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Once Again, Former Florida DOC Secretary Faces Liability in Prisoner Beating; Case Settled for $400,000

by David M. Reutter

The Eleventh Circuit Court of Appeals has held that the former warden of the Florida State Prison (FSP) was not entitled to qualified immunity in a civil rights suit brought by a prisoner who alleged his beating by guards was not an isolated incident, but that such beatings occurred with sufficient regularity to demonstrate a history of widespread brutality at FSP. The appellate court also affirmed an award of costs to defendants who had been voluntarily dismissed from the suit.

This case involves a pattern of abuse by guards that reached its climax with the brutal murder of FSP prisoner Frank Valdez. [See: PLN, October 1999, p.1]. The plaintiff in this action, Willie Mathews, was one of five prisoners who were transferred to FSP for assaulting two guards at the Hamilton Correctional Institution. Immediately after their July 4, 1999 arrival at FSP, guards began beating the Hamilton Five. Mathews’ complaint states he was assaulted on July 4, 5 and 10.

Not all of the guards at FSP agreed with the beatings, as one of them sent a letter to Mathews’ mother advising her that her son was being abused by prison staff. She called FSP’s warden, James V. Crosby, and informed him of the letter she received on July 12. That same day Mathews was visited by FSP’s inspector, Tim Geibeig.

Geibeig testified that he spoke daily with Crosby about “everything going on at FSP,” and that he spoke to Crosby “concerning the Mathews allegations” between July 13 and 16. Mathews filed an emergency grievance on July 15, 1999, stating he was in fear for his life and was suffering from an untreated broken jaw following repeated assaults by FSP guards. He requested that he be moved “before [he is] killed.” Despite a dental examination on July 16 that confirmed Mathews had a broken jaw, no treatment was provided or action taken on his grievance.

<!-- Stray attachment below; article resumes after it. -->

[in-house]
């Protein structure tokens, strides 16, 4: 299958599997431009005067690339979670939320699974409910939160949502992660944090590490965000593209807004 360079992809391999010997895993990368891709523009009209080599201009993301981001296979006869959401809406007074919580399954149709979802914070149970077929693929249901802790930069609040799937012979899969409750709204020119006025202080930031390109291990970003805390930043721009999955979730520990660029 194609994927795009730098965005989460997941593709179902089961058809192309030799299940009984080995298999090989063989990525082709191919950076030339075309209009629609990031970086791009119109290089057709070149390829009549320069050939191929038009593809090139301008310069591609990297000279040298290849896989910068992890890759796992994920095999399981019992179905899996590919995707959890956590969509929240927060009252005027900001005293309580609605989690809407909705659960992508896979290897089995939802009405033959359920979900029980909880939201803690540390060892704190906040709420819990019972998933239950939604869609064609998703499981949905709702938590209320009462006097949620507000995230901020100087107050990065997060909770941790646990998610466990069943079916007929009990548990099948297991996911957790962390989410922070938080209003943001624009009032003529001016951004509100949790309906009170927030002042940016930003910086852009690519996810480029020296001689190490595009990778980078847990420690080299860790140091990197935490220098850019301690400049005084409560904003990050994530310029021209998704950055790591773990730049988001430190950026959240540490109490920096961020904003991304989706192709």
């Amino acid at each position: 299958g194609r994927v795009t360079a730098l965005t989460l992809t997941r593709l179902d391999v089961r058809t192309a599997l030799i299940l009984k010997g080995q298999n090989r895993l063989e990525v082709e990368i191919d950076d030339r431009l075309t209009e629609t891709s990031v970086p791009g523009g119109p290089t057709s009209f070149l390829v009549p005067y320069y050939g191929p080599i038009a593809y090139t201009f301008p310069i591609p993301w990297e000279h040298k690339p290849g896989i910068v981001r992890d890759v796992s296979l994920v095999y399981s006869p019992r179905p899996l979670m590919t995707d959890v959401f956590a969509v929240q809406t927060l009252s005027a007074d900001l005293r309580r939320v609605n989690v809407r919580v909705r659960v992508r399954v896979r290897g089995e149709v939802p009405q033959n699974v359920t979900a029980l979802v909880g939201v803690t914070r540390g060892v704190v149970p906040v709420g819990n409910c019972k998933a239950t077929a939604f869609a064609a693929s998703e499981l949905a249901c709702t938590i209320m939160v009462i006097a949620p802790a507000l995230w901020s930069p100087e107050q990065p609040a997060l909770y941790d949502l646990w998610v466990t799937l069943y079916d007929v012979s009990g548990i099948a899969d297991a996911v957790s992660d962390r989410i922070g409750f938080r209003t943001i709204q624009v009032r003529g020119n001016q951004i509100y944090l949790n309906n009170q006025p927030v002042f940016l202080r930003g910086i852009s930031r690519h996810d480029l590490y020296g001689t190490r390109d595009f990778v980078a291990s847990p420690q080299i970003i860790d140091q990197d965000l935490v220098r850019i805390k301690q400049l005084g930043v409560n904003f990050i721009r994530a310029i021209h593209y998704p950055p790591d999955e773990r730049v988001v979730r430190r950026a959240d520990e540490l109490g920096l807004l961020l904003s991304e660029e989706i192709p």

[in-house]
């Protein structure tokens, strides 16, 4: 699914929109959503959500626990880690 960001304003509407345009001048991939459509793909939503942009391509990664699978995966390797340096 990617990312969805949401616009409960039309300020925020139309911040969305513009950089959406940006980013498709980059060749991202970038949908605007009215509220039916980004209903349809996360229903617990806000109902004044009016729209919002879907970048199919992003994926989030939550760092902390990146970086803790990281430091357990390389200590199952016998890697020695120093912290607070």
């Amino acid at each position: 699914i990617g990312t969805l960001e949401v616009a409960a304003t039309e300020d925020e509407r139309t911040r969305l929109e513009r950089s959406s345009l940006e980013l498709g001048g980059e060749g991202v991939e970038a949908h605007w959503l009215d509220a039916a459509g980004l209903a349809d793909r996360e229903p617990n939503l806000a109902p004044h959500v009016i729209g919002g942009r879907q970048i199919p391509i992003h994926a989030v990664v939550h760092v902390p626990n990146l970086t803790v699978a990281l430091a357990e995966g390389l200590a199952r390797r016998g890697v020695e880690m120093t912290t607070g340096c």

From the time the Hamilton Five arrived on FSP’s X-wing, which imposed solitary confinement on prisoners accused of serious disciplinary problems, death row prisoner Frank Valdez had been trying to alert outside authorities and the me-dia about the abuse being inflicted by X-wing guards. His vocal complaints led guards to beat Valdez to death on July 17, 1999. Although a number of guards were later prosecuted in connection with his murder, they were acquitted. It was only after Valdez’s death that Mathews was transferred from FSP and surgery performed on his broken jaw.

The Florida federal district court granted Crosby and Geibeig’s motion for summary judgment in Mathew’s suit. On appeal, the Eleventh Circuit found the facts in this case could allow a jury to determine that FSP guards had committed constitutional violations. The issue before the court of appeals was whether Crosby could be held liable as a supervisor for such violations.